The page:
Despite having recognized my queer identity at a very young age, I haven’t been able to attend many pride parades. Until very recently, I had only been to two parades, both of which were in Edmonton.
Thankfully, I added a new pride celebration to my list back in June. The Lethbridge Pride Parade was located on a downtown street, ending at Galt Gardens, a local hangout spot nestled between the Southern Alberta Art Gallery and a popular mall. Onlookers lined the street for a few blocks, clustered together on the sidewalk and sitting in the back of their cars to escape the muggy heat of the day.
The whole of downtown Lethbridge was bursting with rainbows. A variety of local boutiques participated in a last minute window display competition, and the pride flag flew outside of City Hall. Rainbow crosswalks were painted throughout the downtown core, and are still in place almost two months later. It seemed that Lethbridge Pride Fest did a great job developing initiatives for local businesses and government to engage in.
It was also nice to see that the parade took place on such a central road in the downtown core, although my friend and I almost immediately noticed that the street wasn’t blocked off. Participants in the parade were forced to walk or drive on only one side of the street, as cars whizzed on by beside them. Continue reading “#YQL – Taking Pride”→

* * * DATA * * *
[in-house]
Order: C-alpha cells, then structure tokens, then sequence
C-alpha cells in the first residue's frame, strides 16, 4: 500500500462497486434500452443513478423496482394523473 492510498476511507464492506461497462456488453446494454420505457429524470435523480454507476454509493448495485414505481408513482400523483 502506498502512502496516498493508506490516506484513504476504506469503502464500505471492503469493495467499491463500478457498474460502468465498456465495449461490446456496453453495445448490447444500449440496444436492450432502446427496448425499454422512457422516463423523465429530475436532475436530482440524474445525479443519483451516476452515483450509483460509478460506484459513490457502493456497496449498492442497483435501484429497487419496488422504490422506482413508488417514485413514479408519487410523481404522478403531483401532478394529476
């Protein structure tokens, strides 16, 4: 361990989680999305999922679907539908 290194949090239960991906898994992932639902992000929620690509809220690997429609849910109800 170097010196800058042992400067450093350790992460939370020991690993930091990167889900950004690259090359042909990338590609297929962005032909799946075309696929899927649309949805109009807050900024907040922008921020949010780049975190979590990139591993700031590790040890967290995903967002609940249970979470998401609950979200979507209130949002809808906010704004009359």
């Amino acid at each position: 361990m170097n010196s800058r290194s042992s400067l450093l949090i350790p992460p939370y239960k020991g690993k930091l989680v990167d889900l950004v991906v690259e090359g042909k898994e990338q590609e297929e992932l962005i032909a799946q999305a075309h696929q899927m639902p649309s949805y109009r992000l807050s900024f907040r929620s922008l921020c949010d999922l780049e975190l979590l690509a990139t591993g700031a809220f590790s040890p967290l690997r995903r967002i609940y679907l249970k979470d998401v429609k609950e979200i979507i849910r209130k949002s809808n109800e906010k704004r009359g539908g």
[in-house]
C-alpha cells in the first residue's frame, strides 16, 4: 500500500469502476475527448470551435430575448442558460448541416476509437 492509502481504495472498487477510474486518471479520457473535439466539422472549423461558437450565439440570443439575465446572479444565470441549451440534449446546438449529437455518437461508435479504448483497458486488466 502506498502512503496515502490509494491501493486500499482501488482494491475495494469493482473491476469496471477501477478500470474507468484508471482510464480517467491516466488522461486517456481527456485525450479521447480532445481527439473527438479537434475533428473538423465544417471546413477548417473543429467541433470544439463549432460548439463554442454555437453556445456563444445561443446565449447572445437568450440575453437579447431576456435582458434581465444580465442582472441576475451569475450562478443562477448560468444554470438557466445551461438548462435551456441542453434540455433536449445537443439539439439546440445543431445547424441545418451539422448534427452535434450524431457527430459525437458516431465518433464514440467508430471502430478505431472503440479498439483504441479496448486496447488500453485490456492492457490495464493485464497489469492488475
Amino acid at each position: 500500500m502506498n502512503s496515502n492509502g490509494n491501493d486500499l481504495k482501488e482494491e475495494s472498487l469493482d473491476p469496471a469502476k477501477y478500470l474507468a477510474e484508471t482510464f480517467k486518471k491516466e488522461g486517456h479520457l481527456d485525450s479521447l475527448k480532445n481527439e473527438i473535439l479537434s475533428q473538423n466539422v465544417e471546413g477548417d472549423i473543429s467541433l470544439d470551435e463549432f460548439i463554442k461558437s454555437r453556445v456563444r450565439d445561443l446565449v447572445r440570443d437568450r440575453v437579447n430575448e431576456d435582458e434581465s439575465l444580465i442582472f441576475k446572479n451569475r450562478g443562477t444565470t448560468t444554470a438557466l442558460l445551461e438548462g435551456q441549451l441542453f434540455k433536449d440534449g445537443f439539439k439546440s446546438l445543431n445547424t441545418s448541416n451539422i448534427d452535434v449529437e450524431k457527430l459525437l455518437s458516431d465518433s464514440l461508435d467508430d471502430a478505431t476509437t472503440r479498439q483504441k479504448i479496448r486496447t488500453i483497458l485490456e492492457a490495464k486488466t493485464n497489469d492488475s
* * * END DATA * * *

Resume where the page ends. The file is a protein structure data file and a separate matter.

The city I live in now, Lethbridge, is very well known for its wind. It’s not a rarity for winds to gust between 70 to 80 kilometers per hour on any given day (that’s 44 to 50 miles per hour, for our American readers). March 5th, 2016 happened to be particularly windy: research tells me that it got up to 34 km/h that day (21 m/h).
Although I’d already been living with the Lethbian wind (yes, we’re really called Lethbians) for about six months, I’d somehow managed to forget that factor while my friend and I were getting ready to go see DarkMatter perform. When we arrived, our carefully coiffed and sprayed hair was utterly destroyed by the wind. This wasn’t lost on the local hosts of the evening, who made more than one joke about the windy state of affairs. All of us guffawed merrily, and I, for one, felt slightly less bad about looking like I’d just arrived in Oz via tornado.
However, that night was a bit like arriving in Oz. When I’d told people up north that I was moving way down to Lethbridge, I’d had a lot of warnings about how conservative (and windy) the city was. I figured that since I would be attending a pretty liberal University, I’d probably be sheltered from the conservative ideologies of my fellow Lethbians. While this ended up being true, I also learned that night that the greater community wasn’t entirely conservative, either. Continue reading “#YQL – There’s No Place Like Home”→